The white paper notes that radio and refrigerators took hold in the American home during the great depression. This led to President Franklin D. Roosevelt using radio technology to reach his audience—the American people—via his “fireside chats.” Similarly, General Foods ushered in a line of frozen foods to take advantage of widespread refrigerators and freezer usage. More recently, Microsoft was founded during the depths of a recession in 1975.
AdAge notes that “some change is obvious,” such as Amazon and Walmart changing the retail landscape, while other innovation may be less apparent. “It’s a sure thing that the next Microsoft or Tesla will take shape in the dark days of 2020,” the publication notes.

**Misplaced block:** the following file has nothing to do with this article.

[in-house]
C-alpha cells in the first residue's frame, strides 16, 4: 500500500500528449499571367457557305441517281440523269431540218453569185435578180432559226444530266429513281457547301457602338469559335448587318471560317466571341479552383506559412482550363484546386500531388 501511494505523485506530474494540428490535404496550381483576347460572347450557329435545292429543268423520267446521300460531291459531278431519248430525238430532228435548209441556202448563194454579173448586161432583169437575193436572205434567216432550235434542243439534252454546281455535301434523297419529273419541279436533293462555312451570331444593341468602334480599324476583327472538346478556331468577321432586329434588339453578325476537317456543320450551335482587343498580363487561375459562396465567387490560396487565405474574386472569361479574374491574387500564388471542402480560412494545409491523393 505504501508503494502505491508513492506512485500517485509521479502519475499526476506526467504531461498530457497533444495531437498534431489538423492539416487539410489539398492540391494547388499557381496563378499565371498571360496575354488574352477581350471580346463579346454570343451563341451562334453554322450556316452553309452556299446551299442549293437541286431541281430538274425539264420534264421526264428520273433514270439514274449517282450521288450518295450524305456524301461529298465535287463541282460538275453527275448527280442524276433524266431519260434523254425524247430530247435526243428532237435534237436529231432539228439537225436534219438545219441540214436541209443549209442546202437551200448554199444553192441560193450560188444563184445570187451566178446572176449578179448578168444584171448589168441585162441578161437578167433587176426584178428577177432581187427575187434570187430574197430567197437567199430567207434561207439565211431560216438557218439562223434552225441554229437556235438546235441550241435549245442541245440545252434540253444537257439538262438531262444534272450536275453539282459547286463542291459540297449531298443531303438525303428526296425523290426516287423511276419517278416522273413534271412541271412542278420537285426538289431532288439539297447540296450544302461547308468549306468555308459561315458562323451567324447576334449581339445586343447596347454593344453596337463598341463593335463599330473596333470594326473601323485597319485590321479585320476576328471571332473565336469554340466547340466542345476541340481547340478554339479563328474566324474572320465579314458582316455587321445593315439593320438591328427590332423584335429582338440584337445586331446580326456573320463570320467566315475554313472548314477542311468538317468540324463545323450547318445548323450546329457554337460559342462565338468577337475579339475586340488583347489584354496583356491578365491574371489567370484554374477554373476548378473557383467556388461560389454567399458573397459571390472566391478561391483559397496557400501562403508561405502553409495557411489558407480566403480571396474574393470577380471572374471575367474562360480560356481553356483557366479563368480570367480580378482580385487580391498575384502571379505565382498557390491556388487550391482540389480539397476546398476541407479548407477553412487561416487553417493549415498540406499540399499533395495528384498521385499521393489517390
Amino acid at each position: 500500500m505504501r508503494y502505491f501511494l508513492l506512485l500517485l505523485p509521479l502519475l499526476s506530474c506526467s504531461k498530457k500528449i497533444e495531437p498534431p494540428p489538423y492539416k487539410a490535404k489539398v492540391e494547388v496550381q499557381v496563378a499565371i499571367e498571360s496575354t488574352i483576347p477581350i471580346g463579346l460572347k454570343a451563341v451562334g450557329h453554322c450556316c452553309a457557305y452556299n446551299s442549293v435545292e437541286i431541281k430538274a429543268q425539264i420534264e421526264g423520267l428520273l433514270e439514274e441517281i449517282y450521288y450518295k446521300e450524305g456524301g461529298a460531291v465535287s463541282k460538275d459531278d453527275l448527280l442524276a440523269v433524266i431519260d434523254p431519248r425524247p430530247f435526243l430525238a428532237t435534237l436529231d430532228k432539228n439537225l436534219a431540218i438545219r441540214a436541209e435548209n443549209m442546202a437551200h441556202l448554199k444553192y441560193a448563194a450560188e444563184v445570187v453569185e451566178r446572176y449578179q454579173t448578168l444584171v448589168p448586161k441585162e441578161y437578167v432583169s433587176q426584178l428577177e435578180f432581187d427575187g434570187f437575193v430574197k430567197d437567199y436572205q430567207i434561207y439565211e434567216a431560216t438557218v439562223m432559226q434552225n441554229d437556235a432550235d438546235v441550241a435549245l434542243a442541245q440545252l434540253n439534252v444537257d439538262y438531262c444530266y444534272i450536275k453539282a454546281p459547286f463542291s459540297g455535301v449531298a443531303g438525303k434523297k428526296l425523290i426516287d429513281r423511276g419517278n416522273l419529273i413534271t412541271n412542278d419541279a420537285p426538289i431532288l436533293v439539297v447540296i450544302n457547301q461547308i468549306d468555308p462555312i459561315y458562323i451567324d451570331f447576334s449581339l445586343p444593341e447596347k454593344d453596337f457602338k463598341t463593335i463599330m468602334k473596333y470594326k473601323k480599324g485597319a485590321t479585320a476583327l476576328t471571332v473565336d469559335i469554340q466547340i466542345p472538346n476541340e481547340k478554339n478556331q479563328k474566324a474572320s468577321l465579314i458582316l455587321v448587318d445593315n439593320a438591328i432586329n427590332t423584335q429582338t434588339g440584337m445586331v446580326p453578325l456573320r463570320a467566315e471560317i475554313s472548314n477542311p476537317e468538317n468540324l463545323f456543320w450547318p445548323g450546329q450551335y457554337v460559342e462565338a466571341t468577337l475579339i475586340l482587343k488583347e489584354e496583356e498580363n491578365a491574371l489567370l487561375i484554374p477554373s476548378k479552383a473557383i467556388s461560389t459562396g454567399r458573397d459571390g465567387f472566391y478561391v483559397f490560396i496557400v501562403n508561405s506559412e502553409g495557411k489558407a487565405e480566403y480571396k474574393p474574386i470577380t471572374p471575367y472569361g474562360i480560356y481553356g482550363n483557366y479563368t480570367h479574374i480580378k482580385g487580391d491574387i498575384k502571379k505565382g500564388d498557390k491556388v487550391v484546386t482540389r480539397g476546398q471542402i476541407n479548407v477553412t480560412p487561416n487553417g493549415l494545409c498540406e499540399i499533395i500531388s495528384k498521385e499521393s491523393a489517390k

AdAge also suggests that marketers keep an eye out for the “next opportunity” and offers Netflix as an example. In 2007, just before the Great Recession, Netflix was much smaller than rival Blockbuster and was mailing DVDs to subscribers. It then introduced a streaming feature, noting in a regulatory filing in late 2008 that it expects that watching content at home via the internet will at some point surpass DVDs. By 2010, Blockbuster was in bankruptcy and shortly thereafter, Netflix gained more revenue from streaming than DVDs.